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Isabella Rossellini, well known as a supermodel and movie star, is now making short films for mobile devices that illustrate the sex lives of dragonflies, earthworms and other creatures. But they are not like standard nature shows. In these films, which she researched with the help of Wildlife Conservation Society experts, she not only details unusual aspects of the critters' biology but also dresses up as them and mimics sex with paper cutouts. We asked Rossellini what she hopes to accomplish with the films on invertebrate love, dubbed Green Porno, which premiers May 5 on the Sundance Channel’s Web site. A version of this story will appear in the July issue of Scientific American.
How did you get started making these short films?
Sundance was interested in experimenting and expanding the definition of film, and nowadays there is the new possibility of creating content for what are called the third and fourth screens—the third screen being your laptop, the fourth screen being your mobile.
Sundance said, "Would you be interested in making films for the mobile?” Because the mobile not only has a small screen in comparison with television or cinema, but also you're not looking at it when you're sitting at home in a comfortable chair as you would watching television. You're looking at little films on your cellular phone while you are waiting for somebody or for the bus. So we thought short films would be something that people would dedicate two minutes to watch, but longer would be difficult. [watch Isabella talk about making the films]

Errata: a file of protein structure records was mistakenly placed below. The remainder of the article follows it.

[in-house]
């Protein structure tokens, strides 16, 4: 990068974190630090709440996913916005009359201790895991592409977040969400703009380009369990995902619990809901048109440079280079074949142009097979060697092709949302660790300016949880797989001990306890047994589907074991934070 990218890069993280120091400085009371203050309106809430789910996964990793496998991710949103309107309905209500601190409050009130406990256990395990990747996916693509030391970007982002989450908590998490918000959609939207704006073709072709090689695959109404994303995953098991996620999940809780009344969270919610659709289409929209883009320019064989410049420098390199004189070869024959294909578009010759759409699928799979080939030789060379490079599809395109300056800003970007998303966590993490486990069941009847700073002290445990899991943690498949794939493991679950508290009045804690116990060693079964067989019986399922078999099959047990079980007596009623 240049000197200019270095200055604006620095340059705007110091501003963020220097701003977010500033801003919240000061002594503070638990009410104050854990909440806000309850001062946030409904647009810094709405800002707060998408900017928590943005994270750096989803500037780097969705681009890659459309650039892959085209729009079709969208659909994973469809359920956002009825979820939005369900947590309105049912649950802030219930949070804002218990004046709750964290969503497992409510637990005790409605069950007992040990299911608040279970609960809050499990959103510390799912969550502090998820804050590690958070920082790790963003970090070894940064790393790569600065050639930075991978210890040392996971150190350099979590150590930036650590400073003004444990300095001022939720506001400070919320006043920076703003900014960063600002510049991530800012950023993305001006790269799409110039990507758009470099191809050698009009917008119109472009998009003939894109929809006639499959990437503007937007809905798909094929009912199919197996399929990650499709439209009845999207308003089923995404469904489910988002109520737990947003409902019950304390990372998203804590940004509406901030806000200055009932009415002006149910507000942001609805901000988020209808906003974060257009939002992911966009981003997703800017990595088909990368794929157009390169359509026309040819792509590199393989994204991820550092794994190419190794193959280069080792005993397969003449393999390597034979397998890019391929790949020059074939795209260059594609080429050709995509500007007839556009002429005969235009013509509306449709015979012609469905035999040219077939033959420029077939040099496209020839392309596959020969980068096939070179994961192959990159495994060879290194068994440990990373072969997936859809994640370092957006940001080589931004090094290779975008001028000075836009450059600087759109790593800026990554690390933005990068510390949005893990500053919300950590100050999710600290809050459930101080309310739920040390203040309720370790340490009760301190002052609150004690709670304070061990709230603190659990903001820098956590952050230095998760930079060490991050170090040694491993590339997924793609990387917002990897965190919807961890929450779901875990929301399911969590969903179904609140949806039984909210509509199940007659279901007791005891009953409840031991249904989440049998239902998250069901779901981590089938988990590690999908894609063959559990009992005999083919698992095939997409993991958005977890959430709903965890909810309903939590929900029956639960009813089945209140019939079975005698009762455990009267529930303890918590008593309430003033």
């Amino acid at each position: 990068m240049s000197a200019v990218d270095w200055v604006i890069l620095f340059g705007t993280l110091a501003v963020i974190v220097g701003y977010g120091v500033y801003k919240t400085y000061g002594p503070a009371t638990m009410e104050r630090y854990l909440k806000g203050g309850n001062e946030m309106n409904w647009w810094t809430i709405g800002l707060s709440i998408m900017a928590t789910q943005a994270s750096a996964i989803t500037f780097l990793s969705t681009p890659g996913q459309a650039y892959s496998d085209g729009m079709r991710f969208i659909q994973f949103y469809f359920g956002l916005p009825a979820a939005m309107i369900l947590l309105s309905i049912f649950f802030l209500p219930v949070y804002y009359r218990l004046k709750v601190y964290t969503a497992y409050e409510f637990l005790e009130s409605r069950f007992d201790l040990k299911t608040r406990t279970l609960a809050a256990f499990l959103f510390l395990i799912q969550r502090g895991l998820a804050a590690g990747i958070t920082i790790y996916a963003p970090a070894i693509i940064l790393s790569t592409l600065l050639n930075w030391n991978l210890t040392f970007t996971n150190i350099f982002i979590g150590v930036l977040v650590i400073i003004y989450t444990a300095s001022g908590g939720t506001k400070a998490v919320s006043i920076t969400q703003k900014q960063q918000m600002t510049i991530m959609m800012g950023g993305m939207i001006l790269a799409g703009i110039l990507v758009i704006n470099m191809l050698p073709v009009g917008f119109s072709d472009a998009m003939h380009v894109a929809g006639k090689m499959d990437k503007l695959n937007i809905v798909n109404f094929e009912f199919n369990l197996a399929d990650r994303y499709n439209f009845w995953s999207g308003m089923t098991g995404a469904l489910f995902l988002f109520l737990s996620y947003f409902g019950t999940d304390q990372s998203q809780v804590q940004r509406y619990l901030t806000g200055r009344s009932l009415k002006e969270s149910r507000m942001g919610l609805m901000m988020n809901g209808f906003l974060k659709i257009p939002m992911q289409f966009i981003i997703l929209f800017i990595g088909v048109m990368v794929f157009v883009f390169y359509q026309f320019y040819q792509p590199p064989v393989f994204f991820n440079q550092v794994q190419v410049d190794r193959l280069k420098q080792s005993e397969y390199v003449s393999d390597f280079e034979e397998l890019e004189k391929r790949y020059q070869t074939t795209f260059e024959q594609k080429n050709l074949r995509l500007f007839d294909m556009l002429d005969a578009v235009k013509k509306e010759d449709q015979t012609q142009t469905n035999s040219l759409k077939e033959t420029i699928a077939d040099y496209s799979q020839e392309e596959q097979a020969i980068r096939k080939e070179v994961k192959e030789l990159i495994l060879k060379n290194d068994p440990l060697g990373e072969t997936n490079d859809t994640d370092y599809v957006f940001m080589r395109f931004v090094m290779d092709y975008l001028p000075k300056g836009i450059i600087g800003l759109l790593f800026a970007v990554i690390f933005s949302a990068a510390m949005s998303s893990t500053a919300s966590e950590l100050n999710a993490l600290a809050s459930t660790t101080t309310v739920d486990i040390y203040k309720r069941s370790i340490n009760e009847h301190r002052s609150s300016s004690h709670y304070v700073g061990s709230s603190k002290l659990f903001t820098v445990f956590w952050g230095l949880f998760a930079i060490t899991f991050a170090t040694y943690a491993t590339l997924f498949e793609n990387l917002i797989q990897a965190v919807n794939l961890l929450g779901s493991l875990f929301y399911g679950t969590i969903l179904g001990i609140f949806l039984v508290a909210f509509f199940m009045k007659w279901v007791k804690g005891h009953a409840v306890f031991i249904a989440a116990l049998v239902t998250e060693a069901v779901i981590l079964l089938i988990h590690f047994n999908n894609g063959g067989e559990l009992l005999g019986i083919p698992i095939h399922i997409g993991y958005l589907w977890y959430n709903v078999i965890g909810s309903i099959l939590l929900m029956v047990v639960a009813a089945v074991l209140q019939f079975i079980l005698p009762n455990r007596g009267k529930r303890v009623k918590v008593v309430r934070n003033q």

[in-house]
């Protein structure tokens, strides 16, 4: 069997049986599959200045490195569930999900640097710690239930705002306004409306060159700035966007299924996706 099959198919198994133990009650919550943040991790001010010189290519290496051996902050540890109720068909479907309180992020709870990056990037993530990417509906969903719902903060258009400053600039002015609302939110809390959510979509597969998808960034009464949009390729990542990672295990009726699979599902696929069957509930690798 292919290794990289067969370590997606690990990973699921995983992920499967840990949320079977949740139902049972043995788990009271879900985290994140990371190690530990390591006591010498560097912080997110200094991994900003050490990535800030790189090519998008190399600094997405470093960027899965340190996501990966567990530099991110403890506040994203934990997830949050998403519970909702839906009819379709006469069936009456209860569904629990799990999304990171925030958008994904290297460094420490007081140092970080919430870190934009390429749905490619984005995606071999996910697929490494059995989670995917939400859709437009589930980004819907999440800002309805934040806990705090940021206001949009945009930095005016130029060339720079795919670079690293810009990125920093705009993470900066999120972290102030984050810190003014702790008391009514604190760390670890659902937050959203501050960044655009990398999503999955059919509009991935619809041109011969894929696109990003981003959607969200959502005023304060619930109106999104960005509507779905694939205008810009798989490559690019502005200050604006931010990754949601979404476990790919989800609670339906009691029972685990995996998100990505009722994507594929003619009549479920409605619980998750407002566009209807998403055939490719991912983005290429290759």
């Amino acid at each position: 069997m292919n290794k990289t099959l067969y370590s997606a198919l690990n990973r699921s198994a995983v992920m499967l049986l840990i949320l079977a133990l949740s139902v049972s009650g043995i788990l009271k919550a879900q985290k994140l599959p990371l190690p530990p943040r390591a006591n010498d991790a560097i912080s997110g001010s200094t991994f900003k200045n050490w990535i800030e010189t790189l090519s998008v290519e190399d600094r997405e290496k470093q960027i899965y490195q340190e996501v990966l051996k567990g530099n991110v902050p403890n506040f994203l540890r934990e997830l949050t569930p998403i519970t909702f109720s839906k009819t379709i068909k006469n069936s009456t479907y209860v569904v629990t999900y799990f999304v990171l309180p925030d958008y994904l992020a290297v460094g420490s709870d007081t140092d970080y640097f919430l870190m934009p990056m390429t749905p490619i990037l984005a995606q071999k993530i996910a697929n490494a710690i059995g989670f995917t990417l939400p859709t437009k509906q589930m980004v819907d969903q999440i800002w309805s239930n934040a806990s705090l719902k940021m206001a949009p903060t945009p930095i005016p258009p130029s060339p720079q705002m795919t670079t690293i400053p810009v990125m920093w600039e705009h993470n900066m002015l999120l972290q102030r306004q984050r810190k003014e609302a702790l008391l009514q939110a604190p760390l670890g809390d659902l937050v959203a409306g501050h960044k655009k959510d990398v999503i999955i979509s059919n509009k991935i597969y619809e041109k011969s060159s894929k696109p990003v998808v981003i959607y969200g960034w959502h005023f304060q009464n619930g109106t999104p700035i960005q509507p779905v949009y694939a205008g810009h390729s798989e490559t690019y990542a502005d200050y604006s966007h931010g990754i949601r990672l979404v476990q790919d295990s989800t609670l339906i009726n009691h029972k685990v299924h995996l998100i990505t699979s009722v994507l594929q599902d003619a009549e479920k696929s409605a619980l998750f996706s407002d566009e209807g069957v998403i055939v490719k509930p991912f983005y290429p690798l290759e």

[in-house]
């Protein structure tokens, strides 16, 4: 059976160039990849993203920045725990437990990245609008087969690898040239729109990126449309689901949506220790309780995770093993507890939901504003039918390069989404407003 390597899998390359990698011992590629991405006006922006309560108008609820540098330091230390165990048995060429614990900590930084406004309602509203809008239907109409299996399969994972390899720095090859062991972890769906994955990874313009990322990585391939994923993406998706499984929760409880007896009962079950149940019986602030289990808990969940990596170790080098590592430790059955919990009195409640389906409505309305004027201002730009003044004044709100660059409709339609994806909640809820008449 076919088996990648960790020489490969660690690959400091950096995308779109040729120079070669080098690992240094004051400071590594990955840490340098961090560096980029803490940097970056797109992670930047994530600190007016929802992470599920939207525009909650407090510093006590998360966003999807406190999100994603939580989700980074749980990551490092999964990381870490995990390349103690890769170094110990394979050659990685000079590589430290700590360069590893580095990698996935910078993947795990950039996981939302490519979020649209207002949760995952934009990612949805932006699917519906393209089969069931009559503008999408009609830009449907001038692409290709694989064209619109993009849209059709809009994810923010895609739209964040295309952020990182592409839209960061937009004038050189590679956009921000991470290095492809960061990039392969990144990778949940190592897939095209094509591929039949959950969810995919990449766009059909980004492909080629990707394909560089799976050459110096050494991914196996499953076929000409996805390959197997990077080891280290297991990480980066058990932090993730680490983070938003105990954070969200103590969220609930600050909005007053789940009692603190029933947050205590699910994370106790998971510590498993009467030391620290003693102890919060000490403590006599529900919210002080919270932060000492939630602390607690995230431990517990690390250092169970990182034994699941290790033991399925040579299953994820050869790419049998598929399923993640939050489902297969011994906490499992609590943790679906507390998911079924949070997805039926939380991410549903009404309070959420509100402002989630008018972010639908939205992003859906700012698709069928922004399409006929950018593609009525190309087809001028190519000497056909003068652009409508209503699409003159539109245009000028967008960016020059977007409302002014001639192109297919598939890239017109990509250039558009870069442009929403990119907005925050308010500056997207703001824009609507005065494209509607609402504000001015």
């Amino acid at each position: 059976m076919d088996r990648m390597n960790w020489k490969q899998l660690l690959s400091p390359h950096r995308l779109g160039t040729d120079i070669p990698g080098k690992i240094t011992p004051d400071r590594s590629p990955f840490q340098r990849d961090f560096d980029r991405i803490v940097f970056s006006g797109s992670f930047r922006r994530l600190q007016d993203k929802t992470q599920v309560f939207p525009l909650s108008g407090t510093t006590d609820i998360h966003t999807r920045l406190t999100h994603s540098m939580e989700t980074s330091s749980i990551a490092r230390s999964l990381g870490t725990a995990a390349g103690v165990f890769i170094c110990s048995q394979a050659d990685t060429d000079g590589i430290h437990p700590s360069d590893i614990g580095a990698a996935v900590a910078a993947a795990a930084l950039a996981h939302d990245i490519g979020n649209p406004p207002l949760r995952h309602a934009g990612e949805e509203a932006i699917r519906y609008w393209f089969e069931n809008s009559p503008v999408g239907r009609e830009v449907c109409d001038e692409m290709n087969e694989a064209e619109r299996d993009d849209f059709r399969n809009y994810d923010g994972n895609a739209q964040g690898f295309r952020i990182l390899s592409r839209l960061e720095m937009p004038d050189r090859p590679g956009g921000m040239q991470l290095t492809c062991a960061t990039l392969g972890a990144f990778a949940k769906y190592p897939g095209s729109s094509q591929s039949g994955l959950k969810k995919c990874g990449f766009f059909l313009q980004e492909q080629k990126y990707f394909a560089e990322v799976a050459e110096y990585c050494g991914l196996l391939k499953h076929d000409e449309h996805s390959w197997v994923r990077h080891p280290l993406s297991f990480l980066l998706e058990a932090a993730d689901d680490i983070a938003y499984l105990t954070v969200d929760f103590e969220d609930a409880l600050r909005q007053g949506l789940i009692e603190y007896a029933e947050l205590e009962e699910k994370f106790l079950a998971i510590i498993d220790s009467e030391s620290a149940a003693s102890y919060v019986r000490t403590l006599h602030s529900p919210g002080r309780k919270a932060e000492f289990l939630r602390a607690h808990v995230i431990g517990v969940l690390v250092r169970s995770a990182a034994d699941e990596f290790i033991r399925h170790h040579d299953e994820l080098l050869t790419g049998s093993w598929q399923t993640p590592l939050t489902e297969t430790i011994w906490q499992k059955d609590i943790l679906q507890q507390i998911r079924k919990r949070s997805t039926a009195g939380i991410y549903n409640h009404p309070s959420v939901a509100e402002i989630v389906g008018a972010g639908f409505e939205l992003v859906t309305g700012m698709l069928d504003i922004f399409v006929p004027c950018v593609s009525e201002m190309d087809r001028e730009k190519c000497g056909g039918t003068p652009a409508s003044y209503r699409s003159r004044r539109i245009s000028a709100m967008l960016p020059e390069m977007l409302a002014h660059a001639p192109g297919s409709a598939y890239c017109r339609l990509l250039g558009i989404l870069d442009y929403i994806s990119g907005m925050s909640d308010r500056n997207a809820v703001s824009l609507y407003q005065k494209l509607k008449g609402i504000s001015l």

You call these shorts Green Porno—what’s the story behind the name?
Sundance wanted, if possible, content that was environmental, because the channel and Robert Redford [the creative director of the network] are very dedicated to it. It’s part of their mission.
And then they said, "Because this is new media, can you make it flashy and funny?" But when I heard these three words—short and green and flashy—flashy to me translated into sex, so it's great to do a very short little series about the life of bugs.
Was it hard researching the sexual behavior of bugs?
It was difficult. I was always joking with some of the scientists I called that, when it comes to insects, you can go through pages and pages and pages of how their mouths work, and I kept on saying, "I want to know how the genitalia work." There are great descriptions about mouths and not much about sex.
When I read scientific books that have a lot of terminology that is hard for me to understand—because I'm an actress, I'm not a scientist—sometimes I have to say, "What does he [the bug] do? He doesn't have teeth to chew food, so he spits. So it's as if I spit my gastric juices to the food so I can then suck it in. So instead of an internal digestive system, I have an external one." When I'm trying to understand the behavior, I bring it back to humans. That's the process I tried to illustrate when I did Green Porno.
I was terrified of making mistakes. I'm a very big supporter of the Wildlife Conservation Society, so I kept calling them, and their scientists are very kind.
How far did you go with the costumes?
Often I had the bug eyes. Once I have the eyes on, I can't see anything. Sometimes I'm led like a blind person to the set, and then I'm told to turn a little bit to the right so it looks like I'm facing the camera. But the earthworm was the worst, because the costume is 35 feet long. [watch earthworm video clip] Once I was in the costume I couldn't come out, and then my arms were along my body, so I was completely strapped, and it's very constrictive. I almost broke out of it one afternoon after being there for three hours while they were still fiddling with the lights for some reason—"Ahh, I can't wait, I'm going nuts!"